Earlier Works

Recent Acquisitions

Musée des Beaux-Arts Le Locle, Switzerland — Lannan Foundation Santa Fe, NM — Parrish Art Museum Watermill, NY — New Britain Museum of American Art New Britain, CT — New Mexico Museum of Art Santa Fe, N.M., USA — Chazen Museum of Art Madison, WI — George Eastman House International Museum of Photography and Film - Rochester, NY, USA — National Gallery of Art Washington, DC — Hamburger Kunsthalle Hamburg, Germany — Yale University Art Gallery New Haven, CT, USA (from the Nancy and Robinson Grover art collection)HBC Global Art Collection New York, NY, USA — New York Historical Society Museum New York, NY, USA

"Renate Aller did not set out to become a landscape photographer, but she is now among the leaders of those photographic artists who are rethinking the genre at a time of environmental and political upheaval. Her photographs are on view at the Brattleboro Museum & Art Center in Vermont through February 12, in an exhibition titled The Space Between Memory and Expectation, which is also the title of a new book from Kehrer Verlag."

Lyle Rexer, Photograph Magazine, 1 December 2022

"In March 2020, photographer Renate Aller found herself among the group of New Yorkers who decided to ride out lockdown in the city. By April, her urge to connect with others took over and she began inviting friends, one at a time, to join her on the sidewalk in Soho, all from six feet apart. Photographing each of her encounters, many of which were the first social interactions her friends had experienced since before lockdown, Aller produced a series of images that capture the anxiety and uncertainty of the early pandemic days, as well as the resilience of New Yorkers. A monument to how society adapted, the exhibition offers a cautious dose of optimism that we are far enough from the dark days of the pandemic to be able to meaningfully reflect on them, but simultaneously reserves space for losses, changes and lingering uncertainty."

Annabel Keenan, The Art Newspaper, 25 March 2022

“Soon after the term “social distancing” entered the language, the photographer Renate Aller decided to document what staying six feet apart from other people looked like. She invited friends over, one at a time, or invited herself to where they live. Either way, she stayed outside. She placed two chairs on the sidewalk in front of her building in SoHo — or theirs, when she went visiting — and put her camera across the street, setting the timer to take nine shots, with three seconds between each one.”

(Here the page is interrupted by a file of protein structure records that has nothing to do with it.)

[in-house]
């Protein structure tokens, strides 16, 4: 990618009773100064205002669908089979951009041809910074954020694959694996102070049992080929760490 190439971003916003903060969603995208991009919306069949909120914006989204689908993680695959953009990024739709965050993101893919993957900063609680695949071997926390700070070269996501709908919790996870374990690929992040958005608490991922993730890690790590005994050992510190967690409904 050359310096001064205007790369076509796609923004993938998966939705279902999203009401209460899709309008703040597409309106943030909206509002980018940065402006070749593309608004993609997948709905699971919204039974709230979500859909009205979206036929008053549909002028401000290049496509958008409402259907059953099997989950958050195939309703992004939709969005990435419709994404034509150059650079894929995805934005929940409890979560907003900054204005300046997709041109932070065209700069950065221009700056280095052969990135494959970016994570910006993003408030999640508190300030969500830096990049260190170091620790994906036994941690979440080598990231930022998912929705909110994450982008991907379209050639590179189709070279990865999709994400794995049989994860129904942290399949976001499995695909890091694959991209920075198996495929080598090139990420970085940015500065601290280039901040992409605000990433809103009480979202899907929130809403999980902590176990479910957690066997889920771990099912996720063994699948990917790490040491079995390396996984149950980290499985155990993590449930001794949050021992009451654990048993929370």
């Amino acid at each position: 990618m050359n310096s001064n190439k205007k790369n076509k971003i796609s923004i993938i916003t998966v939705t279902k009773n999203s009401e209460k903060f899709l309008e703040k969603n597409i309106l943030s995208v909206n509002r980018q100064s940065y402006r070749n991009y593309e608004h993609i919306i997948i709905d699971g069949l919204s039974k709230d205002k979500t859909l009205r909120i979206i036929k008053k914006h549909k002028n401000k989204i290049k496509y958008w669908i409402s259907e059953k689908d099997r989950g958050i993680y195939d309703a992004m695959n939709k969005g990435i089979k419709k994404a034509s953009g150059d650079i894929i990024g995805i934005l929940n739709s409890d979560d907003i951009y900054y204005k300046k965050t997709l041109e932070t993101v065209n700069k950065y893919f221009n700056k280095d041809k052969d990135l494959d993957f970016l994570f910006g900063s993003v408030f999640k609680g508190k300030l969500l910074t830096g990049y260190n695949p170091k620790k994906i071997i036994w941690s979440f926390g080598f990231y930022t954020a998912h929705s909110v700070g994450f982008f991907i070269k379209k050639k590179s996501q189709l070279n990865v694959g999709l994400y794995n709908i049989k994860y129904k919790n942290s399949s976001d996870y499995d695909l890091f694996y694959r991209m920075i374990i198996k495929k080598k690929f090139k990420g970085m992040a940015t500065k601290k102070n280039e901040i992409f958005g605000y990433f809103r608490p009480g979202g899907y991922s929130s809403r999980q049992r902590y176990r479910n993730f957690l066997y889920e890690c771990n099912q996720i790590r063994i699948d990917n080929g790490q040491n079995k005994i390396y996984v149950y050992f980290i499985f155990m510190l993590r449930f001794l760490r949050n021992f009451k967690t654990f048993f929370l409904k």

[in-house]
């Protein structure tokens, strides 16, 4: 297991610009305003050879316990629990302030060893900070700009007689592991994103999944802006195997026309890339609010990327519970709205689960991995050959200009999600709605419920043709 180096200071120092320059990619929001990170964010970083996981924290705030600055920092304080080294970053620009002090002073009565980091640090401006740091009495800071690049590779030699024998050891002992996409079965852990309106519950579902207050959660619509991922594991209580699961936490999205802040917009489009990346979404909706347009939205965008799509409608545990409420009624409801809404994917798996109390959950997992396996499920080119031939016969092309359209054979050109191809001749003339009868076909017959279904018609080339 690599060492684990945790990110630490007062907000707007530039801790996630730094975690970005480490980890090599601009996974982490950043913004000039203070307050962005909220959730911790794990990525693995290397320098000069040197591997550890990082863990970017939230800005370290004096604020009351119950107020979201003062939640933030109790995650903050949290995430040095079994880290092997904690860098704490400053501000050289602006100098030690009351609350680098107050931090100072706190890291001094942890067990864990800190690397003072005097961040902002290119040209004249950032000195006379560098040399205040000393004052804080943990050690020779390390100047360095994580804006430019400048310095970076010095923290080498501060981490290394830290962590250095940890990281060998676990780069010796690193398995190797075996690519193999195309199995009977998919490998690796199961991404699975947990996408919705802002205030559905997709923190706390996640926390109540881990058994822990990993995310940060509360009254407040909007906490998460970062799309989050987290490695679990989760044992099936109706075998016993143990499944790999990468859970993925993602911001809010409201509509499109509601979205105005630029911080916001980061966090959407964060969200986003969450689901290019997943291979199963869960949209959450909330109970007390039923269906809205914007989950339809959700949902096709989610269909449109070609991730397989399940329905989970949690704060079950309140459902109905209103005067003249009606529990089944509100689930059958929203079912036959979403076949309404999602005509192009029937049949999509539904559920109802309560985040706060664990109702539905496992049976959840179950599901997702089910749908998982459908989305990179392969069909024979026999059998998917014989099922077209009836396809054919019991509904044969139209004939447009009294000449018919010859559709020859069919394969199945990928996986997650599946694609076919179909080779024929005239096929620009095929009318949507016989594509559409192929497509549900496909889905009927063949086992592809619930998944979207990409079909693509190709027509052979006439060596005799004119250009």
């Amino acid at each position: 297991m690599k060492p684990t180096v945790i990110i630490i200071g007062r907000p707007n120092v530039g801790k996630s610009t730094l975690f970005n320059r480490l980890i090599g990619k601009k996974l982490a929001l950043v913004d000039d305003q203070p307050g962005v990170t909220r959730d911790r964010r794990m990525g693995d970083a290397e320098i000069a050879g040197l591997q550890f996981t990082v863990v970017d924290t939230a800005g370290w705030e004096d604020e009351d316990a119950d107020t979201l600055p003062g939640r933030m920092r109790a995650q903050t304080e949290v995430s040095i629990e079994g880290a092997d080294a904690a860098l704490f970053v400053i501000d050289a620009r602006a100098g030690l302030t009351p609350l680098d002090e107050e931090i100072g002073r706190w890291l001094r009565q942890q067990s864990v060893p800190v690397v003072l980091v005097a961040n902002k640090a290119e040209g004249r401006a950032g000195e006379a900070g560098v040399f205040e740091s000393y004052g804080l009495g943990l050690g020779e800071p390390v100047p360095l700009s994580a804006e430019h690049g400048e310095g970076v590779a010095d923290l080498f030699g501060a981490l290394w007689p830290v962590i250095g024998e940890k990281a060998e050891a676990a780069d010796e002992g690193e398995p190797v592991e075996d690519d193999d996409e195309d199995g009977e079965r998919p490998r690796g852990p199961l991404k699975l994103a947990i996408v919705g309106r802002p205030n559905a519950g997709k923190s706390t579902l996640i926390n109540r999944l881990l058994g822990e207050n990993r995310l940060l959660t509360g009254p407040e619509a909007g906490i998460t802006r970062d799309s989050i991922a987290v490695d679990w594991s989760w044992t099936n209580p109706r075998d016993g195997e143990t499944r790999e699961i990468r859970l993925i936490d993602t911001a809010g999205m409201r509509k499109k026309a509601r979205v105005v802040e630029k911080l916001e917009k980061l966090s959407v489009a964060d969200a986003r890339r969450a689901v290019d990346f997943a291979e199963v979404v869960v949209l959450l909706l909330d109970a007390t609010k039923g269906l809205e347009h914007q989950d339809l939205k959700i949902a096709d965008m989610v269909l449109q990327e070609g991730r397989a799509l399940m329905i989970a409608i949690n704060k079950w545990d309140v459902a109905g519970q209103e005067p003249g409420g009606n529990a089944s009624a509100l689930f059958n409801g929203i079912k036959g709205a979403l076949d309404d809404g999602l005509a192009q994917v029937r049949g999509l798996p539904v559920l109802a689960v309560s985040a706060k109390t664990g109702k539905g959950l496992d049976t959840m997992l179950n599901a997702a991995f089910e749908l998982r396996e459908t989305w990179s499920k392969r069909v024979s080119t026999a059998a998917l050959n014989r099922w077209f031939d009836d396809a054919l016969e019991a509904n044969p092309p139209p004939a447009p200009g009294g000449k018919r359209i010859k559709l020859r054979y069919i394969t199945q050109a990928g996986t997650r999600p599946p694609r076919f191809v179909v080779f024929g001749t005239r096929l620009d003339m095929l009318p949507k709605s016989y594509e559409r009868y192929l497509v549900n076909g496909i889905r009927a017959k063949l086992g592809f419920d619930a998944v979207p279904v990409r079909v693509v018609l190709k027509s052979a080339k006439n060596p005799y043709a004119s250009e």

James Barron, The New York Times, 22 March 2022

"...The artist’s key interest is in “creating an experience for the viewer to enter a space and be embraced and held by a continuous landscape”. This can be captured by the juxtaposition of images. Indeed, each image seems to have a relationship of continuity based on details, colors and shapes with the image that precedes it. From here, we can realize Renate Aller’s need to be in control of her own narrative. Thanks to Renate Aller’s pictures, we relive a common experience with greater awareness: the landscape as a mirror of ourselves—filled with illusions, desire, and nostalgia—and as a fulfillment of our idealized self.”..."

By Angelica Cantù Rajnoldi, editor Jana Massoud, Musée Magazine, 4 February 2022

"It is not only about transience, even if the consequences of climate change are unmistakably documented in many of the photos. Rather, the images more so convey something of the strength and power, with which the continental plates push against and over one another. Last but not least, they resemble the expedition photographs of the nineteenth century, when American photographers inspired by the theory of “catastrophism” interpreted downright, mountains and deserts in their photographs as the result of tectonic battles. Renate Aller does not console us with nature when she depicts worn rock or fragmented icebergs precisely down to the last detail and presents them as primal substance rather than landscape..."